It’s been about 5 months since I completed my three-week trip out to California, yet I still find hidden gems that had slipped my mind since then. It was the glorious pastel sky in the fading light just after sunset that caught my eye as I drove past the huge area of a recent burn and skeleton trees. There wasn’t any place to park the car nearby, so I ended up having to hoof it quite a way, lugging my gear and trying my best to get there as quickly as possible before the light was gone for good, yet not so fast as to bring on a coronary event. At the time, there was a slight breeze causing these blackened, slender snags to sway a bit, so a rather high ISO was needed (800 instead of the usual 100) just to be sure there would be no movement, yet a small enough aperture (f/11) to assure sharpness in these foreground trees, the hillsides in the middle ground and mountain in the distance. Luckily, the 50mm that is attached to the camera when it’s in the bag was all that was needed to get the right composition, so no time was lost changing lenses. If I hadn’t boosted the ISO, the shutter speed would have been 1-second, much too slow to stop any movement and maintain the sharpness in all the branches, without which, the image just wouldn’t be useable later on. There were so many spots along the road I could have placed the tripod, but it was the singular drooping branch toward the center that stands apart from all the other branches which caused me to finally settle on this location. And I made sure that it didn’t intersect with the trunk just to its right. The tripod placement here also allowed that each tree had almost complete separation so there were no “clumps” of branches to compete with that singular drooping branch. For those of you who have followed this trip last fall, it was later on during this night that I acquired my traveling companion in the car: Micky (or Minnie) Mouse.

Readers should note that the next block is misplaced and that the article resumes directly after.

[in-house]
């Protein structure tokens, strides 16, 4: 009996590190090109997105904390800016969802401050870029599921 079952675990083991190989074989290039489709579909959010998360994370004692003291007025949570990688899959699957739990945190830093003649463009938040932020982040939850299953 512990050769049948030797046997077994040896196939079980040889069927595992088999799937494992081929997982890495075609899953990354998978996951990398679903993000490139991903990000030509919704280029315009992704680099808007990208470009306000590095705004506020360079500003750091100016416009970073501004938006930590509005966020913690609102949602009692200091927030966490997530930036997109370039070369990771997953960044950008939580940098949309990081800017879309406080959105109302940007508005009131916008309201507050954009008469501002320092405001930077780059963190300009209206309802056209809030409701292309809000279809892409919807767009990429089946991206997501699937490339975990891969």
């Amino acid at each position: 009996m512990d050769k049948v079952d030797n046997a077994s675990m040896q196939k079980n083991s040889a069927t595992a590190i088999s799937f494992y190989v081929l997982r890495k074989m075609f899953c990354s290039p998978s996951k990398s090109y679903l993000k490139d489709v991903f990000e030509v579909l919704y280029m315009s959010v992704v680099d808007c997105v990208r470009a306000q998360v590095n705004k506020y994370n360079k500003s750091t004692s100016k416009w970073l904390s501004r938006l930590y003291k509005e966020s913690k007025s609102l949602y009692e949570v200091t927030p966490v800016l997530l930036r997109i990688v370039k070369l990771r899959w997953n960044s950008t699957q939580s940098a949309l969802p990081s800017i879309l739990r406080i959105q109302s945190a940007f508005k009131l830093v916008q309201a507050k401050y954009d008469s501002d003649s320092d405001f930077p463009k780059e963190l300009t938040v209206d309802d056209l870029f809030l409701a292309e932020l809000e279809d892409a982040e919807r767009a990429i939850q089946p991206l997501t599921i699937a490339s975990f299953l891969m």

There are many, many times when out searching for photographs, that I am stopped dead in my tracks at seeing something extraordinary, whether a grand vista, an intimate view or a tiny bit of beauty patiently waiting to be discovered and recorded for the first time. Locations need not be exotic, far away places that are meccas for tourists and photographers, but can easily be found literally in our own yard. A few years ago in late summer, when working in the yard, I noticed that some hens and chicks plants we had in our garden had been adorned from above with the falling pink/raspberry flowers of a crepe myrtle. The color and the patterns of the hens and chicks with these flowers made me grab my camera and focus in on the details of what inspired me then.